# congruence modulo infinity

Going through Hensel's Lemma, I feel I read somewhere that the limit of sequence of integers $a_0,a_1,a_2,...$=$a$ is root of the $f(X)\in\mathbb{Z}_p[X]$, where, $$F(a_0)\equiv0\pmod{p}\;\;\;,\;\;\;F'(a_0)\not\equiv 0\pmod{p}$$ and $a_n$s satisfy $$f(a_n)\equiv 0\pmod {p^{n+1}}\;\;\;,a_{n+1}\equiv a_{n}\pmod{p^{n+1}}$$.

Does $f(a_n)\equiv0\pmod{p^\infty}$ mean $f(a_n)=0$?

Clearly, $f(a_n)\equiv 0 \pmod {x} \implies \exists y:xy=f(a_n)$. How does this imply $f(a_n)=0$? Are we supposed to deal with p-adic norm and hence $\|p^{\infty}\|_p= 0$

Edit I am also curious how Hensel came up with this idea, that finding root of $\mathbb{Z}_p[X]$ might have something to do with modular arithmetic.

P.S. I am utterly new to this topic so excuse silly ideas.

• Grab some book which deals with p-adics -- Gouvea's "p-adic Numbers" is great -- and learn there how we can define $\,\Bbb Z_p\,$ as an inverse limit of the finite groups $\,\Bbb Z/p^n\Bbb Z\,$ , which would help a lot to understand why $\,a_{n+1}=a_n\pmod {p^n}\,$ and etc. – DonAntonio Apr 7 '13 at 12:08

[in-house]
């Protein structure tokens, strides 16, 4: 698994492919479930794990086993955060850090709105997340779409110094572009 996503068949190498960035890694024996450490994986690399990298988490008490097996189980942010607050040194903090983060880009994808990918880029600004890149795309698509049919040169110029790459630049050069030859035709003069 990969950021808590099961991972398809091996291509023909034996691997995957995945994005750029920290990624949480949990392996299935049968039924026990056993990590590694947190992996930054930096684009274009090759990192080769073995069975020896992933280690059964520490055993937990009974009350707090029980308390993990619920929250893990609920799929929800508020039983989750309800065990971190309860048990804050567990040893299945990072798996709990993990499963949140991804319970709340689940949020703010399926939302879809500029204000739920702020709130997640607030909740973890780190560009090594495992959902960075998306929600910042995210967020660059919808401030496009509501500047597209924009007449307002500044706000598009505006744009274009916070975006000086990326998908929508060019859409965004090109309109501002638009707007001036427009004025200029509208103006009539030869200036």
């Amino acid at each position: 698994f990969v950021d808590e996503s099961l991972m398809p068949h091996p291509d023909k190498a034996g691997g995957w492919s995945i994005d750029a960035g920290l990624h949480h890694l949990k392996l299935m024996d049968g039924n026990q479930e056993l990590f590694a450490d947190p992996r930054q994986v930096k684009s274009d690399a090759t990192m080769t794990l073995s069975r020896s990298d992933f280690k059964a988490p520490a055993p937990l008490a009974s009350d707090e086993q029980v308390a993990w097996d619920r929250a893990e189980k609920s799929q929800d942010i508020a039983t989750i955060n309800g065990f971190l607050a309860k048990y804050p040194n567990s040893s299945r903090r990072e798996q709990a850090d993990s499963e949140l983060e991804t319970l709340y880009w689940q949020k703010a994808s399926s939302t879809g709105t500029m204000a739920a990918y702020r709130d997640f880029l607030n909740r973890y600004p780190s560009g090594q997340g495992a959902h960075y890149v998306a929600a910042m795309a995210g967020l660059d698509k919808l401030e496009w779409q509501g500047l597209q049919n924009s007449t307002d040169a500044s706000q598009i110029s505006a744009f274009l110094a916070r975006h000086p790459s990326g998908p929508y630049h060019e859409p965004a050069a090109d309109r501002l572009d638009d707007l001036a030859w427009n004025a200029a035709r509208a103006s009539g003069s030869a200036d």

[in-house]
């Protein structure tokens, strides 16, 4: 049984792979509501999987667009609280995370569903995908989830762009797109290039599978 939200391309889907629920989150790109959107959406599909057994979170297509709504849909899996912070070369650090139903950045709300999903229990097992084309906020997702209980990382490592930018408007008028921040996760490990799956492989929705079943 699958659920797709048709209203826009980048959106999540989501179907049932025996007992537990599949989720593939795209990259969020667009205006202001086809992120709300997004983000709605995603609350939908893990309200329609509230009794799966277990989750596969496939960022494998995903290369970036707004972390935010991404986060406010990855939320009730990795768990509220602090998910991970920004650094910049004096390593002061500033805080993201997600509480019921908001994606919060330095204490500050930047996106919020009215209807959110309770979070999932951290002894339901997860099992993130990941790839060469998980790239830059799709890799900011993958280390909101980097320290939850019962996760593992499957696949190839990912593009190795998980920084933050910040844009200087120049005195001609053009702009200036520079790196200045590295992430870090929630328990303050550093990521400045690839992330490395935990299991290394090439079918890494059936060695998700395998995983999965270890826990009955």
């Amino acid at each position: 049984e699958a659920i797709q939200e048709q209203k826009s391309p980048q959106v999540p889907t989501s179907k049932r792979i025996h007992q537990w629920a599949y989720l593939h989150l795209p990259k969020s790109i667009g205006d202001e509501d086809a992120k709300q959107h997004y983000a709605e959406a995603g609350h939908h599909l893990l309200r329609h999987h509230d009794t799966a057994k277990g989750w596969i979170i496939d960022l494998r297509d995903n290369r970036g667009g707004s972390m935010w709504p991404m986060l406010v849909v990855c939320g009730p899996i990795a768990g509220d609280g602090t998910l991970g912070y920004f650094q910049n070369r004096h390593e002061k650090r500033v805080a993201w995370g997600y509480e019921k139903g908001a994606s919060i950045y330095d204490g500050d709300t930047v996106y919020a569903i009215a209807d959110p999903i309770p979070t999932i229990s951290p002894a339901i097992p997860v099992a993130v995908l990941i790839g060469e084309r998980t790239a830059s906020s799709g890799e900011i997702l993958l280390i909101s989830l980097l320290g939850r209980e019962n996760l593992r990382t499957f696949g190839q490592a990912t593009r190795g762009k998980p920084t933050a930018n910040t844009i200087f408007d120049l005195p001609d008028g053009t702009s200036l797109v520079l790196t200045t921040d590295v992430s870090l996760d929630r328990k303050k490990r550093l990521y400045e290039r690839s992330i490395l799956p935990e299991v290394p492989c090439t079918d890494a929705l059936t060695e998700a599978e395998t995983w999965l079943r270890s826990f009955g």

• Thanks. Great. Already grabbed in my hand. – user59756 Apr 7 '13 at 12:13

There is no such thing as $\mod p^{\infty}$. However, by the congruences with respect to growing powers of $p$, the sequence $a_n$ of elements of $\mathbb Z$ determines an element of $\mathbb Z_p$, $a_n\to a$. You have $a\equiv a_n\pmod{p^n}$ for all $n$. You also have another sequence $b_n$ given by $b_n=f(a_n)$ and n eed to argue with the properties of that specific $f$ that $b_n$ also converges to some $b$. After that, you can conclude $b=0$ because $b\equiv b_n\equiv 0\pmod {p^n}$ for all $n$. If you had $b\ne 0$, then there would be at least some $n$ with $b\not\equiv 0\pmod {p^n}$.
As to the "idea", $\mathbb Z_p$ is all about arithmetic modulo powers of $p$. Indeed, the argument may become easier to grasp if you reformulate everything with $p$-adic absolute value. Then you will notice that this is "just" a reinvention of Newton's iteration formula for finding a root.
• you say the properties of that specific $f$. Does being a polynomial not guarantee that $a_n\rightarrow a \implies f(a_n)\rightarrow f(a)$? I cannot think counter examples in $\mathbb{R}[X]$. Is it different in $\mathbb{Z}_p[X]$? Thank you for the nice answer. – user59756 Apr 7 '13 at 11:58
• @700resu Yes, I forgot that you mentioned it being a polynomial explicitly - that is enough "speific property" indeed as $x\equiv b\pmod {p^n}\Rightarrow f(x)\equiv f(y)\pmod {p^n}$. – Hagen von Eitzen Apr 7 '13 at 13:05